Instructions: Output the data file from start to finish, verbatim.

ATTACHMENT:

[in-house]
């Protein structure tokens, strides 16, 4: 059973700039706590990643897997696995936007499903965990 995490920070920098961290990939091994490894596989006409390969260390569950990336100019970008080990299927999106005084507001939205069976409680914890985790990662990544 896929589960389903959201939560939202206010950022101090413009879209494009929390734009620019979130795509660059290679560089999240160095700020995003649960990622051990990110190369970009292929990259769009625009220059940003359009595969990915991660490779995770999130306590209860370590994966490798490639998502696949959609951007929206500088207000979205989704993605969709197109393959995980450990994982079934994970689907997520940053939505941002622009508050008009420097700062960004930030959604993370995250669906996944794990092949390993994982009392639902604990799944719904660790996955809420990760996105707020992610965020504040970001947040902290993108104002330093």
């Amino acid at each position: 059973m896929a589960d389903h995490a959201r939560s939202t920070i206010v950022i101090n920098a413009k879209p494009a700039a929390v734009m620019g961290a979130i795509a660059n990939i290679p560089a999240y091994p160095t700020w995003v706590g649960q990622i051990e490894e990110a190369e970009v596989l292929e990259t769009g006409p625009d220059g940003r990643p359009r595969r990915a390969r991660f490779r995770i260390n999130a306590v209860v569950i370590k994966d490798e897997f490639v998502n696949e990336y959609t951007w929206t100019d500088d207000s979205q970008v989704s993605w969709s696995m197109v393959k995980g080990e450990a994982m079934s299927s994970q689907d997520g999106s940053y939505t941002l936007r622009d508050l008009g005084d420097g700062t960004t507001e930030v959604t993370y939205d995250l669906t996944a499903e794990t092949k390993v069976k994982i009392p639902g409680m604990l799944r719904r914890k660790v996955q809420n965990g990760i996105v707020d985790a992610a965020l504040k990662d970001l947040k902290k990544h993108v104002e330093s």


[in-house]
């Protein structure tokens, strides 16, 4: 059973700039706590990643897997696995936007499903965990 995490920070920098961290990939091994490894596989006409390969260390569950990336100019970008080990299927999106005084507001939205069976409680914890985790990662990544 896929589960389903959201939560939202206010950022101090413009879209494009929390734009620019979130795509660059290679560089999240160095700020995003649960990622051990990110190369970009292929990259769009625009220059940003359009595969990915991660490779995770999130306590209860370590994966490798490639998502696949959609951007929206500088207000979205989704993605969709197109393959995980450990994982079934994970689907997520940053939505941002622009508050008009420097700062960004930030959604993370995250669906996944794990092949390993994982009392639902604990799944719904660790996955809420990760996105707020992610965020504040970001947040902290993108104002330093």
């Amino acid at each position: 059973m896929a589960d389903h995490a959201r939560s939202t920070i206010v950022i101090n920098a413009k879209p494009a700039a929390v734009m620019g961290a979130i795509a660059n990939i290679p560089a999240y091994p160095t700020w995003v706590g649960q990622i051990e490894e990110a190369e970009v596989l292929e990259t769009g006409p625009d220059g940003r990643p359009r595969r990915a390969r991660f490779r995770i260390n999130a306590v209860v569950i370590k994966d490798e897997f490639v998502n696949e990336y959609t951007w929206t100019d500088d207000s979205q970008v989704s993605w969709s696995m197109v393959k995980g080990e450990a994982m079934s299927s994970q689907d997520g999106s940053y939505t941002l936007r622009d508050l008009g005084d420097g700062t960004t507001e930030v959604t993370y939205d995250l669906t996944a499903e794990t092949k390993v069976k994982i009392p639902g409680m604990l799944r719904r914890k660790v996955q809420n965990g990760i996105v707020d985790a992610a965020l504040k990662d970001l947040k902290k990544h993108v104002e330093s």